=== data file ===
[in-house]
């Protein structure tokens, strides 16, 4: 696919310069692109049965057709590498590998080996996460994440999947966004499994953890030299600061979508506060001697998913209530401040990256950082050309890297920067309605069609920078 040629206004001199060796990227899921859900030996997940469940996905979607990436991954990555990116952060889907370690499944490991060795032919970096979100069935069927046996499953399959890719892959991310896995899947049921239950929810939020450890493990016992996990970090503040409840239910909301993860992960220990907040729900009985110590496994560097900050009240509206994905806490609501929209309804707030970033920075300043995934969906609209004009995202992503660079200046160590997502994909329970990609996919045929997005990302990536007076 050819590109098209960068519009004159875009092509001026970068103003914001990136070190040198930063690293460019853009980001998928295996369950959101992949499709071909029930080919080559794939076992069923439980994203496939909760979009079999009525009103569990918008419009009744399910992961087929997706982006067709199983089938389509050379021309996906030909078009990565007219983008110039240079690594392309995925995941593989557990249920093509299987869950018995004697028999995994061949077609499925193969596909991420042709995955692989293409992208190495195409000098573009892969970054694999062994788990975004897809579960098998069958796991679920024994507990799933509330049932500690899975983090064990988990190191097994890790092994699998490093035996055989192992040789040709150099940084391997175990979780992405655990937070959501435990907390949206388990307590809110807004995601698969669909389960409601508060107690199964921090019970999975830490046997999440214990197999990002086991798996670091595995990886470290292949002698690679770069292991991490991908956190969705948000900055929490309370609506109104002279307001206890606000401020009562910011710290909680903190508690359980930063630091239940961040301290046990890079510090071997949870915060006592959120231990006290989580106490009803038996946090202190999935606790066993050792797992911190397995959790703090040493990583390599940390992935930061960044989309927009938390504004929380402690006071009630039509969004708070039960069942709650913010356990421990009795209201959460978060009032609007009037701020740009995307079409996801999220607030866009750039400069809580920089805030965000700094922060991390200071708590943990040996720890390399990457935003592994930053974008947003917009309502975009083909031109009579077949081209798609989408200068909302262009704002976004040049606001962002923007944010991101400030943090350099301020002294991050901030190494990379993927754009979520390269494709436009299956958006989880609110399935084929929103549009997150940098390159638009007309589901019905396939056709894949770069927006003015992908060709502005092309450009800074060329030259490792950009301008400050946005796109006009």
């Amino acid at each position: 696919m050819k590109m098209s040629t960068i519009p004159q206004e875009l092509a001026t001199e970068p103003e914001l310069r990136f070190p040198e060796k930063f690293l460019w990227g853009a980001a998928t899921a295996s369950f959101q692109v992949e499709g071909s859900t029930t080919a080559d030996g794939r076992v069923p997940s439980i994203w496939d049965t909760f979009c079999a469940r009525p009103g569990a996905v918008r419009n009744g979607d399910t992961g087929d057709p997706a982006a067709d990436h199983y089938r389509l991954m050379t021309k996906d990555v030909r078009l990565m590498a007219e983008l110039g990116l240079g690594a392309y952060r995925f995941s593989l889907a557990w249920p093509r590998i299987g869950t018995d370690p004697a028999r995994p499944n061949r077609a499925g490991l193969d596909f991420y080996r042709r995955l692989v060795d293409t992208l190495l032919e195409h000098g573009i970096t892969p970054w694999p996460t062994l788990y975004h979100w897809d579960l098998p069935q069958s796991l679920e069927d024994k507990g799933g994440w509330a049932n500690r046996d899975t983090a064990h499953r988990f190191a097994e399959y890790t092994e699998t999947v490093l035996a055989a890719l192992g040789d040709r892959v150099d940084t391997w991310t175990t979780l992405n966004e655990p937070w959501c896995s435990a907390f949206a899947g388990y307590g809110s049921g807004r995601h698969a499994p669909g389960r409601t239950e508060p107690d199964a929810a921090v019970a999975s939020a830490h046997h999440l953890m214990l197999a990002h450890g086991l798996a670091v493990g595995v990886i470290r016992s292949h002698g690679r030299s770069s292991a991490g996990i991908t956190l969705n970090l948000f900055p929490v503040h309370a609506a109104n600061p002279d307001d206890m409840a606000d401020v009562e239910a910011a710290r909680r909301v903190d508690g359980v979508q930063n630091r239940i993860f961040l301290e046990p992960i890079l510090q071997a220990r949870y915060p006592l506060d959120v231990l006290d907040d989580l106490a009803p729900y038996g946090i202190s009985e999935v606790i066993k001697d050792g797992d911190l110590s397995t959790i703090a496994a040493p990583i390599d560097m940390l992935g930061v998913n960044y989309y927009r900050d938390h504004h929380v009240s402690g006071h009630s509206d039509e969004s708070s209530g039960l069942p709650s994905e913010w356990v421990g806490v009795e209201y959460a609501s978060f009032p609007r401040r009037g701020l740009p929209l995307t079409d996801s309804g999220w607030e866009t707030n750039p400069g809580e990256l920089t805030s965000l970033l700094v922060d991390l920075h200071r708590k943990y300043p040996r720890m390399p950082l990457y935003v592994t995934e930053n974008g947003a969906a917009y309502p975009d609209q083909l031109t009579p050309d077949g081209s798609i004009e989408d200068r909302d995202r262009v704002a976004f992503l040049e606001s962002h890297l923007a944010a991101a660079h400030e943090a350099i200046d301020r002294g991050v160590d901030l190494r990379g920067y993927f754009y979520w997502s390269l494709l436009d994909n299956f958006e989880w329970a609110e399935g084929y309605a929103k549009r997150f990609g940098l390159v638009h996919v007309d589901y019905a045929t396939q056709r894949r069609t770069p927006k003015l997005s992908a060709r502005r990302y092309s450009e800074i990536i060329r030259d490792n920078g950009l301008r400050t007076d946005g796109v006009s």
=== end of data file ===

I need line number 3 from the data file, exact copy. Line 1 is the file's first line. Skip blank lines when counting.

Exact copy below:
């Amino acid at each position: 696919m050819k590109m098209s040629t960068i519009p004159q206004e875009l092509a001026t001199e970068p103003e914001l310069r990136f070190p040198e060796k930063f690293l460019w990227g853009a980001a998928t899921a295996s369950f959101q692109v992949e499709g071909s859900t029930t080919a080559d030996g794939r076992v069923p997940s439980i994203w496939d049965t909760f979009c079999a469940r009525p009103g569990a996905v918008r419009n009744g979607d399910t992961g087929d057709p997706a982006a067709d990436h199983y089938r389509l991954m050379t021309k996906d990555v030909r078009l990565m590498a007219e983008l110039g990116l240079g690594a392309y952060r995925f995941s593989l889907a557990w249920p093509r590998i299987g869950t018995d370690p004697a028999r995994p499944n061949r077609a499925g490991l193969d596909f991420y080996r042709r995955l692989v060795d293409t992208l190495l032919e195409h000098g573009i970096t892969p970054w694999p996460t062994l788990y975004h979100w897809d579960l098998p069935q069958s796991l679920e069927d024994k507990g799933g994440w509330a049932n500690r046996d899975t983090a064990h499953r988990f190191a097994e399959y890790t092994e699998t999947v490093l035996a055989a890719l192992g040789d040709r892959v150099d940084t391997w991310t175990t979780l992405n966004e655990p937070w959501c896995s435990a907390f949206a899947g388990y307590g809110s049921g807004r995601h698969a499994p669909g389960r409601t239950e508060p107690d199964a929810a921090v019970a999975s939020a830490h046997h999440l953890m214990l197999a990002h450890g086991l798996a670091v493990g595995v990886i470290r016992s292949h002698g690679r030299s770069s292991a991490g996990i991908t956190l969705n970090l948000f900055p929490v503040h309370a609506a109104n600061p002279d307001d206890m409840a606000d401020v009562e239910a910011a710290r909680r909301v903190d508690g359980v979508q930063n630091r239940i993860f961040l301290e046990p992960i890079l510090q071997a220990r949870y915060p006592l506060d959120v231990l006290d907040d989580l106490a009803p729900y038996g946090i202190s009985e999935v606790i066993k001697d050792g797992d911190l110590s397995t959790i703090a496994a040493p990583i390599d560097m940390l992935g930061v998913n960044y989309y927009r900050d938390h504004h929380v009240s402690g006071h009630s509206d039509e969004s708070s209530g039960l069942p709650s994905e913010w356990v421990g806490v009795e209201y959460a609501s978060f009032p609007r401040r009037g701020l740009p929209l995307t079409d996801s309804g999220w607030e866009t707030n750039p400069g809580e990256l920089t805030s965000l970033l700094v922060d991390l920075h200071r708590k943990y300043p040996r720890m390399p950082l990457y935003v592994t995934e930053n974008g947003a969906a917009y309502p975009d609209q083909l031109t009579p050309d077949g081209s798609i004009e989408d200068r909302d995202r262009v704002a976004f992503l040049e606001s962002h890297l923007a944010a991101a660079h400030e943090a350099i200046d301020r002294g991050v160590d901030l190494r990379g920067y993927f754009y979520w997502s390269l494709l436009d994909n299956f958006e989880w329970a609110e399935g084929y309605a929103k549009r997150f990609g940098l390159v638009h996919v007309d589901y019905a045929t396939q056709r894949r069609t770069p927006k003015l997005s992908a060709r502005r990302y092309s450009e800074i990536i060329r030259d490792n920078g950009l301008r400050t007076d946005g796109v006009s």